By Michael Goodwin December 12, 2015 | 10:31pm
Nearly a year ago, crusading federal prosecutor Preet Bharara mocked Albany’s culture of corruption, heaping extra scorn on the deals hatched in secrecy by three men in a room. Now two of them are on their way to prison and the third, Gov. Cuomo, reportedly remains a potential target of a separate probe.
The convictions of Sheldon Silver and Dean Skelos mark a historic development in Bharara’s years-long campaign to drain the swamp. Silver, a Democrat, was the boss of the Assembly, while Skelos, a Republican, ruled the Senate.
The verdicts were slam-dunks. The two men were charged with a combined 15 felonies, and juries declared them guilty on all 15 counts. So much for defense claims that they were only practicing politics as usual.
Yet their fall is not producing celebrations or any sense that Albany has been cleansed. Part of the reason is human nature — power corrupts, and the pols who replaced Silver and Skelos are not known to be born-again reformers.
But most important to the feeling of unfinished business is the cloud that hangs over the third man in the room.
Cuomo, to put it kindly, has been erratic on fighting corruption. As attorney general, he campaigned in 2010 on a vow to end the sleaze, saying Albany was so crooked, it “would make Boss Tweed blush.” He warned that unless the Legislature made real changes in ethics laws, he would use the subpoena powers of the Moreland Act to expose the dirt.
Less than a year later, he was singing a different tune. After he got an on-time budget with changes he wanted, Cuomo declared that New York has “the best legislative body in the nation.” Another time, he insisted that “99.9 percent of the legislators are great people.”
So it went, time and again. He alternately threatened to invoke Moreland, then switched to praise when he, Silver and Skelos emerged from their hidey-holes to declare agreements. He embraced the unflattering description that they were “the three amigos.”
As he geared up for re-election, Cuomo put his crime-fighter hat back on and finally convened a Moreland panel in 2013. He recruited an impressive array of law-enforcement officials, gave them a wide berth and promised they would be independent.
“It’s going to be a real follow-the-money investigation,” Cuomo told me then. “We want to see who gives you money, the legislation you introduce.”
When I expressed skepticism about his commitment, given his repeated retreats, he insisted this time was different, saying he was as “serious as a heart attack.”
But he wasn’t. As soon as the Legislature gave him modest ethics changes, he pulled the plug on Moreland.
That could be his undoing. The gumshoes he appointed with such flair had taken their assignment seriously and were aggressive, apparently too much so for the governor’s taste. Numerous accounts surfaced that his office intervened when probers focused on his donors and allies.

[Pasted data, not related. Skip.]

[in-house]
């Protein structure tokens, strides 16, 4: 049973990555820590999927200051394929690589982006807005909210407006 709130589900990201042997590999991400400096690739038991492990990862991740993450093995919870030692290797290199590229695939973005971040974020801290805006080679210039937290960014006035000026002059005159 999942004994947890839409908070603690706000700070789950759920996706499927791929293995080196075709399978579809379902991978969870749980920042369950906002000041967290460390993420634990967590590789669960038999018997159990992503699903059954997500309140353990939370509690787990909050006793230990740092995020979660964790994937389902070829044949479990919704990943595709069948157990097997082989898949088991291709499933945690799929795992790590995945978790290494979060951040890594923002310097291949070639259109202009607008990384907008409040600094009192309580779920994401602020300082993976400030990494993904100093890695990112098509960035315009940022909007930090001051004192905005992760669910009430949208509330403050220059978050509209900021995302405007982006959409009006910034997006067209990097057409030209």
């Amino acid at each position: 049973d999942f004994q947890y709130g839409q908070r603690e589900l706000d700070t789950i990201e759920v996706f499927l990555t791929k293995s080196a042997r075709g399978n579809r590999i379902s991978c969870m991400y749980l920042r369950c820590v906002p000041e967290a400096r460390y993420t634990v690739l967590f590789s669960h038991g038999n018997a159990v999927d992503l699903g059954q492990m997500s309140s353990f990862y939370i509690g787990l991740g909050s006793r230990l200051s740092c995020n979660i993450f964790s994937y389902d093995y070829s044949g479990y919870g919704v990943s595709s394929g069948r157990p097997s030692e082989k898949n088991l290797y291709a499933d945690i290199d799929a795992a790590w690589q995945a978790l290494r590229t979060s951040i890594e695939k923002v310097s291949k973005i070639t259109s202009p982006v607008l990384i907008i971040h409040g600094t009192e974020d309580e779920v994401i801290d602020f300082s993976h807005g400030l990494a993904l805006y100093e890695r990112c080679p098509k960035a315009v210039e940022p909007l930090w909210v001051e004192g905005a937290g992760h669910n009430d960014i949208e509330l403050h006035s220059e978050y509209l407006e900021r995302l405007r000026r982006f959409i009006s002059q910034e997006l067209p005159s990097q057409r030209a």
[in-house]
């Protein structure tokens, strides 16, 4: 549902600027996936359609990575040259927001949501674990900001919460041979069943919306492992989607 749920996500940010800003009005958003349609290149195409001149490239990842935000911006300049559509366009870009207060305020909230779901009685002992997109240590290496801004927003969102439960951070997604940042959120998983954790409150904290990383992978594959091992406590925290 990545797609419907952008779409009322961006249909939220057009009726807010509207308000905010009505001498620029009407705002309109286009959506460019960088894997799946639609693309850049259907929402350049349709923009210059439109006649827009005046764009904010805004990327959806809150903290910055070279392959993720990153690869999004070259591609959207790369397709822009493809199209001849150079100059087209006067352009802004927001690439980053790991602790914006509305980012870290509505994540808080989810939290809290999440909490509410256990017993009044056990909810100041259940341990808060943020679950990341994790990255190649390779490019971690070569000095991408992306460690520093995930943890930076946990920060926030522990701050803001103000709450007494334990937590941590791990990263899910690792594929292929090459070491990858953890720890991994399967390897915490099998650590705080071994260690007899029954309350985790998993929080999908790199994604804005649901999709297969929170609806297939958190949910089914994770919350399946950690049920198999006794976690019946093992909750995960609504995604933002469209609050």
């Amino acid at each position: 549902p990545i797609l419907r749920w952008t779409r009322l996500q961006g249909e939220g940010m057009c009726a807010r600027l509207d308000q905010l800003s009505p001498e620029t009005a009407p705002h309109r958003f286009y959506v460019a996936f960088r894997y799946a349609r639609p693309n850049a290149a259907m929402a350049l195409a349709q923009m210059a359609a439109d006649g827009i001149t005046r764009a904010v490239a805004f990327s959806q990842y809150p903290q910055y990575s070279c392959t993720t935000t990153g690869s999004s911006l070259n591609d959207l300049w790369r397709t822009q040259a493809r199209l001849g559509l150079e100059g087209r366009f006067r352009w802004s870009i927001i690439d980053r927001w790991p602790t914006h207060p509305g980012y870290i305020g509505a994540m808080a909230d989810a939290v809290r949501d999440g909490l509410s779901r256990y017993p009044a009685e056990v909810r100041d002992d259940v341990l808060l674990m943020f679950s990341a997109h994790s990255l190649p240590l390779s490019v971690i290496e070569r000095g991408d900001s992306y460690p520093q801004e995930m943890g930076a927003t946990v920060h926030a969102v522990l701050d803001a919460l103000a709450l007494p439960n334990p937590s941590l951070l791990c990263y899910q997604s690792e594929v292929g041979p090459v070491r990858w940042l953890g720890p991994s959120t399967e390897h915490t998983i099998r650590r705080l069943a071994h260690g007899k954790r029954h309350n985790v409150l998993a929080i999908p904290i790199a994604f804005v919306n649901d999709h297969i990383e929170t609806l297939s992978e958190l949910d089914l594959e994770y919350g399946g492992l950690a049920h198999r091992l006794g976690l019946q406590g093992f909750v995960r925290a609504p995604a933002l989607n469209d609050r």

In response, Cuomo offered a series of defenses that grew increasingly bizarre. He started with denials and ended up insisting that the panel was never independent.
“It’s my commission. I can’t ‘interfere’ with it, because it is mine. It is controlled by me,” he told Crain’s magazine.
Fortunately, Bharara had a decidedly different view. He called the decision to prematurely disband the panel “difficult to understand” and told Moreland members in writing that it looked as if “investigations potentially significant to the public interest have been bargained away” in a deal among Cuomo, Silver and Skelos.
He seized Moreland’s investigative files in what amounted to a raid on its offices. When reports suggested that Cuomo aides solicited statements from panel leaders defending the governor, Bharara warned that such solicitations might “constitute obstruction of justice or tampering with witnesses.”
That, publicly at least, is where the investigation stands. Cuomo is using campaign funds to pay a criminal defense lawyer representing his office, and several of his aides hired their own counsel.
It is possible, of course, that the Silver and Skelos verdicts will be the end of Bharara’s campaign. It is also possible that they were the warm-up and the final act is about to unfold.
Report: Money Cuomo Diverted From Hurricane Relief To Advertise Business In NY Produced ‘No Tangible Results’
As much as $211 million dollars in ad revenue, of which $40 million was diverted from a federal aid package intended to help New Yorkers recover from Hurricane Sandy, designed to sell the concept of ‘business in NY,’ has produced “no tangible results” according to an audit by state Comptroller, Thomas DiNapoli.
New York spent $211 million on an advertising contract to promote economic development and tourism in New York, including the Start-Up NY program, but produced “no tangible results,” a state audit today said.
The Empire State Development Corporation spent the money on an advertising firm from December 2011 to November 2014, but the agency was not “able to effectively quantify and assess tangible outcomes from the initiatives,” Comptroller Thomas DiNapoli said in the audit.